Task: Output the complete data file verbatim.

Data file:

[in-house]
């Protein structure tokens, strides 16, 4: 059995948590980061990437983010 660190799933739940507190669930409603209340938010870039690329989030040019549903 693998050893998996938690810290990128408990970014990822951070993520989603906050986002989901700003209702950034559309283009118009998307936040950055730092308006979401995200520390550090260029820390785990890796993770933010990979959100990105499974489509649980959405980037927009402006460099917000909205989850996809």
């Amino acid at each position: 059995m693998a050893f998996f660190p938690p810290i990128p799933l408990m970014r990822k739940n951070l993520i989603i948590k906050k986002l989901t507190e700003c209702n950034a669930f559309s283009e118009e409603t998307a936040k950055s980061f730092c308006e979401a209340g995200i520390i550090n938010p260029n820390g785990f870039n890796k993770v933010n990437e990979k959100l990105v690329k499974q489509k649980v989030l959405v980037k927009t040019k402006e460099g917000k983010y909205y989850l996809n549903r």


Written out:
[in-house]
């Protein structure tokens, strides 16, 4: 059995948590980061990437983010 660190799933739940507190669930409603209340938010870039690329989030040019549903 693998050893998996938690810290990128408990970014990822951070993520989603906050986002989901700003209702950034559309283009118009998307936040950055730092308006979401995200520390550090260029820390785990890796993770933010990979959100990105499974489509649980959405980037927009402006460099917000909205989850996809």
């Amino acid at each position: 059995m693998a050893f998996f660190p938690p810290i990128p799933l408990m970014r990822k739940n951070l993520i989603i948590k906050k986002l989901t507190e700003c209702n950034a669930f559309s283009e118009e409603t998307a936040k950055s980061f730092c308006e979401a209340g995200i520390i550090n938010p260029n820390g785990f870039n890796k993770v933010n990437e990979k959100l990105v690329k499974q489509k649980v989030l959405v980037k927009t040019k402006e460099g917000k983010y909205y989850l996809n549903r």